Matthew Day Jackson, 2008
I had a pleasant surprise at our Apple blogging panel last week, when my friend Christopher Reiger of Hungry Hyaena dropped by. He's posted a thoughtful response to some issues we touched on very lightly in the panel.
Like Brian and I, Christopher was a little disappointed that the panel didn't delve into the philosophy of science blogging, or examine whether blogging helps us interlink magisteria that are normally discrete. (I happen to think it does, which is why I blog). Of course if we had gone there, it probably would have been a much longer, more esoteric panel - as Christopher's post attests.
Gould considered art and philosophy magisteria unto themselves, but, unlike religion and science, each overlaps the other. . . Whereas Gould posits that the magisteria of religion and science are nonoverlapping, I would argue that, where their circles meet, the membrane is permeable. This bleeding of one into the other represents the pinnacle of art and philosophy.
As Christopher also squeezes a quote from me, some rocking art by Matthew Day Jackson, and a (wholly coincidental with my last post) reference to Buckminster Fuller into his essay, I pretty much have to link it here.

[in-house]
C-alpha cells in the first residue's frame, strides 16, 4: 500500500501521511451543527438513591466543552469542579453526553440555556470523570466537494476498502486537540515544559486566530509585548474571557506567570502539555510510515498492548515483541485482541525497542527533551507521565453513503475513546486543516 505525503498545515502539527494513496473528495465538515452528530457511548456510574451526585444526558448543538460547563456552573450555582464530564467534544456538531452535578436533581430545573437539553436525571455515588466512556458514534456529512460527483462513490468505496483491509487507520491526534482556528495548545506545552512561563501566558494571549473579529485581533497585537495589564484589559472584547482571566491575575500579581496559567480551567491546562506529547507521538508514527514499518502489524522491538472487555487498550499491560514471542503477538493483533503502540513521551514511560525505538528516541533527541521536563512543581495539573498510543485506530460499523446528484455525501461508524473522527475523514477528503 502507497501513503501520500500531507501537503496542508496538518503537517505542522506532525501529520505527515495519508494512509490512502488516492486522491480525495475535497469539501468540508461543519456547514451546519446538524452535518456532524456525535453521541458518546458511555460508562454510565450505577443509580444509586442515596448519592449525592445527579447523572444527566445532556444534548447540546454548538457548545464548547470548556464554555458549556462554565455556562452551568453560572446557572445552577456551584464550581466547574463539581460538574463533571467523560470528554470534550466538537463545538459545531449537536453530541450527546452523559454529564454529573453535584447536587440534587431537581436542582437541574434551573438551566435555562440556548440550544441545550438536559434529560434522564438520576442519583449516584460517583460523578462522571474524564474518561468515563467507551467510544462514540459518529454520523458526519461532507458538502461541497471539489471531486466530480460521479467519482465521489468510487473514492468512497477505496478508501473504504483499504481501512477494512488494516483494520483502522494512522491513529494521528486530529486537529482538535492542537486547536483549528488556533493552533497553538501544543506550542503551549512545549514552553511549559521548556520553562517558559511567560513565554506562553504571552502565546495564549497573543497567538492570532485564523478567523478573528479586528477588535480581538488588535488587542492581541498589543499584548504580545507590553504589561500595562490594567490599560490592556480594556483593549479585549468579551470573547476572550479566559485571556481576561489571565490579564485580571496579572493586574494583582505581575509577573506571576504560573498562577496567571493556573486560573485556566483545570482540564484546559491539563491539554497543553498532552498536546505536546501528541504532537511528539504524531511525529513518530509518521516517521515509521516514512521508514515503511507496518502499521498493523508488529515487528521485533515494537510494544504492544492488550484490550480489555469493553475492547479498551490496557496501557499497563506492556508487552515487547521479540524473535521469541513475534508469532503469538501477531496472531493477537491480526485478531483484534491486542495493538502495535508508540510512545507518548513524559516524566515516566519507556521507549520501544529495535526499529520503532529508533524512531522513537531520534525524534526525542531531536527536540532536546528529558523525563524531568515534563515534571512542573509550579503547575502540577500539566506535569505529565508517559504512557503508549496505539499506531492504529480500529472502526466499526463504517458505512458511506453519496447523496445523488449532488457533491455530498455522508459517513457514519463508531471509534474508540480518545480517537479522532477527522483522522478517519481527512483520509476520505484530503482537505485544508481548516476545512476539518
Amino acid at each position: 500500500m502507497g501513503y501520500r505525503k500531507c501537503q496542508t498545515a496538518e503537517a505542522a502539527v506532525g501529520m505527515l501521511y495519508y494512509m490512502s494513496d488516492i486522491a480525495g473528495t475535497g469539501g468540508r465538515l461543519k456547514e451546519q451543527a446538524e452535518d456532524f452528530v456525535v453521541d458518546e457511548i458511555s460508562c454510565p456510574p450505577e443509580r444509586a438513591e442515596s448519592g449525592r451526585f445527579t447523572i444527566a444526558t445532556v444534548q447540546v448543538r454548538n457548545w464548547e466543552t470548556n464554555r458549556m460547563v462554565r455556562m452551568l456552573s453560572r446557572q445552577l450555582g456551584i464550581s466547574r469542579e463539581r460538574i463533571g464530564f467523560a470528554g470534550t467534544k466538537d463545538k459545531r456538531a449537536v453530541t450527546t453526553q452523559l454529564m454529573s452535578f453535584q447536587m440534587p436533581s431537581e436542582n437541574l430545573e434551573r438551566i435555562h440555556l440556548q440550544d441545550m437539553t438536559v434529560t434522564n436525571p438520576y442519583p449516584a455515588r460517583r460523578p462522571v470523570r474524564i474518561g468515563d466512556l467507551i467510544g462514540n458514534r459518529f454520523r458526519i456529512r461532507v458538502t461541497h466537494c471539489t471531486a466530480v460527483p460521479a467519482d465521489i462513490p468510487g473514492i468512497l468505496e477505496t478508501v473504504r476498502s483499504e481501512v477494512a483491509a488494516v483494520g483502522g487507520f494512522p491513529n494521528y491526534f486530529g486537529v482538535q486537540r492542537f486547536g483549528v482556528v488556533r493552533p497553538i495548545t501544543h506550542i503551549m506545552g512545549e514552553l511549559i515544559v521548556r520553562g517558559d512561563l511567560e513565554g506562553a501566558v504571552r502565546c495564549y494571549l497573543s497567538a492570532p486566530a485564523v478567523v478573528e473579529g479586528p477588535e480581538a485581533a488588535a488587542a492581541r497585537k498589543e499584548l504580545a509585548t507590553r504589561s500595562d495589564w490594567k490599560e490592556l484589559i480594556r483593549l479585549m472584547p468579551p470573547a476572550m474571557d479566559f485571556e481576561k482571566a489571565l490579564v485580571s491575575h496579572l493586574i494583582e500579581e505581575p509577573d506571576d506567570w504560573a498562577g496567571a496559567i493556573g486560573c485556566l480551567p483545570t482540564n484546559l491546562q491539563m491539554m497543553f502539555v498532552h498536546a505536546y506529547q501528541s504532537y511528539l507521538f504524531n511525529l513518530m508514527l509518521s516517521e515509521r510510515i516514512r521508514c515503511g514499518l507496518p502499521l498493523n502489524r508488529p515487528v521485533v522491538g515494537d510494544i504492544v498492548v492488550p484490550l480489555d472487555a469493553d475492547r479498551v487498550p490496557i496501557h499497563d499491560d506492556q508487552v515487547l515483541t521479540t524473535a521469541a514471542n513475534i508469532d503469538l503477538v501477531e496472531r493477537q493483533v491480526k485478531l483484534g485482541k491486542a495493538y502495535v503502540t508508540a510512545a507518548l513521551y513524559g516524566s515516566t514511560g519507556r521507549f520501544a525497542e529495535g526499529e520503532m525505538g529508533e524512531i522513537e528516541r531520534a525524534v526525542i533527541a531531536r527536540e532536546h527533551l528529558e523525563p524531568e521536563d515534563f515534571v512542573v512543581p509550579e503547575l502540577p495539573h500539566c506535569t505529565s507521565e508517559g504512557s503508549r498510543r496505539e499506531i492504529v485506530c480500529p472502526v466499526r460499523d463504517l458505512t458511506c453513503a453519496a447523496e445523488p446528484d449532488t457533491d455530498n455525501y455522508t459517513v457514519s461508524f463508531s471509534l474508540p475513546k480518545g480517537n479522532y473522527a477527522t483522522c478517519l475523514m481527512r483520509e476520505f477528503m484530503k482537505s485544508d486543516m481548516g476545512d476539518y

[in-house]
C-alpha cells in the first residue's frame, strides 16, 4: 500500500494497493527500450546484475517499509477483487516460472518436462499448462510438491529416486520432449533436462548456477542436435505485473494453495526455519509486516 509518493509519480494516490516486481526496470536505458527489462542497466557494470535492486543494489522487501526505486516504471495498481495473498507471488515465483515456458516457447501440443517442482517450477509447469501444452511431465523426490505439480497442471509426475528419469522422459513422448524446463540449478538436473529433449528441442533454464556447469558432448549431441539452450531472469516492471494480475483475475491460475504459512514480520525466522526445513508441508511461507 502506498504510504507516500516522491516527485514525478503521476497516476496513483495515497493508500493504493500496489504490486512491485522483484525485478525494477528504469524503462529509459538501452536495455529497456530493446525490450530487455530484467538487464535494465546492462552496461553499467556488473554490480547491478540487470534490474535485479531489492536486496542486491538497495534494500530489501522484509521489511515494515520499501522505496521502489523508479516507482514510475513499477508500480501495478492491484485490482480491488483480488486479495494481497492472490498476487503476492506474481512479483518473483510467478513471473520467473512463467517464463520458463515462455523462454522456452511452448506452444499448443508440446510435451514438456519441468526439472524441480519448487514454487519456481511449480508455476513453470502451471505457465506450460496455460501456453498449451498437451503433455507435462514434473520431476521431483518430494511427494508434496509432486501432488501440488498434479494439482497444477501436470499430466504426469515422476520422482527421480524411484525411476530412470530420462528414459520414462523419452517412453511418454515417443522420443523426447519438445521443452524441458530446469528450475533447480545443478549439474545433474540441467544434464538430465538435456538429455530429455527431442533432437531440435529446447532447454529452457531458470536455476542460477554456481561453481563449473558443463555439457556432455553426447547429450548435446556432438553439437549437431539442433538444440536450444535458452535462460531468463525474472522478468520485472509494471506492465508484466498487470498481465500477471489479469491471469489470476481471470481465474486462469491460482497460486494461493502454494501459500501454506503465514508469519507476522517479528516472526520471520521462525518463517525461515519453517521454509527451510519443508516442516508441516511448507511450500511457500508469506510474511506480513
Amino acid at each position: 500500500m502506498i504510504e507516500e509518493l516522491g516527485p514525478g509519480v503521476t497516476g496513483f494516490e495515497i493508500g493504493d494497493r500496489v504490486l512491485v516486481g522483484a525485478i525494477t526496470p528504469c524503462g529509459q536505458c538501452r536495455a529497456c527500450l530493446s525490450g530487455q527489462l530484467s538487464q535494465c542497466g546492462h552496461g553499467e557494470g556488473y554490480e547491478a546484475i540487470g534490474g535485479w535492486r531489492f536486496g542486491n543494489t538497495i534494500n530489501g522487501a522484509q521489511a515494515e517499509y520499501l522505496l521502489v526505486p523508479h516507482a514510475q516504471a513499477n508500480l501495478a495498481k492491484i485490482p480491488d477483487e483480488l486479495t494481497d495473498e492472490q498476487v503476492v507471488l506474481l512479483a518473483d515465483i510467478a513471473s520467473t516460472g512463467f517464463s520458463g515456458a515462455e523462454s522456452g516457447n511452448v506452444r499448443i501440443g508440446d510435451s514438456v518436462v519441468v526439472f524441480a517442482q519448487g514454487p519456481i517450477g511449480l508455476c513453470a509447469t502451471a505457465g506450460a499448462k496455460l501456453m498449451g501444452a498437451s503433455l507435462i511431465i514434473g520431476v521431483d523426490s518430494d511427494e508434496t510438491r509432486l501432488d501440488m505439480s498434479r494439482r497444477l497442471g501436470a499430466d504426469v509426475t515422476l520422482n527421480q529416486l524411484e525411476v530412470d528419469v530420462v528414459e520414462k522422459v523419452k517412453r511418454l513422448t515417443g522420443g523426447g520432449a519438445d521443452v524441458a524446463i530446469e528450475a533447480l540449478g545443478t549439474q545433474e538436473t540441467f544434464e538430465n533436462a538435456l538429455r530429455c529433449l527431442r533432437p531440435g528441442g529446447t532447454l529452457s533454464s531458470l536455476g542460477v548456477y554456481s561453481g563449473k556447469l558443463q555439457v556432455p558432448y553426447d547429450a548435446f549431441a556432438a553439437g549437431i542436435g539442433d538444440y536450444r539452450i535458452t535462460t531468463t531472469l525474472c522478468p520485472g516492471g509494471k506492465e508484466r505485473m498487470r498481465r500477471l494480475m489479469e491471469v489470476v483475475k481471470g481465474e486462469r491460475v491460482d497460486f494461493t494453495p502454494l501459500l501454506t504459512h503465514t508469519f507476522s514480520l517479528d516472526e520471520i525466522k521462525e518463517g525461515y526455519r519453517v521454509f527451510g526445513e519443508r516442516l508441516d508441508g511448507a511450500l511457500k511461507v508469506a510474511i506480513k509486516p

One more note - between the panel and my visit to evolution, I also finally made it to see Christopher's art, which I blogged about previously, in the last week of his show at Denise Bibro gallery. It was even more impressive than I'd expected. I covet "the wildlings come to feed" pretty darn bad! I'm sorry if I raised your expectations of the panel too high, Christopher - but you didn't disappoint mine.
More of Christopher's art here.
Thanks, Jessica. I'm glad you liked the work at Bibro. "Wilidings..." was actually selected by the Albright-Knox Museum (and Gallery), in Buffalo, New York, for a year-long show of emerging artists.
Like Brian and I, Christopher was a little disappointed that the panel didn't delve into the philosophy of science blogging, or examine whether blogging helps us interlink magisteria that are normally discrete.
BioE, you are the poster child for interlinking fucking magisteria!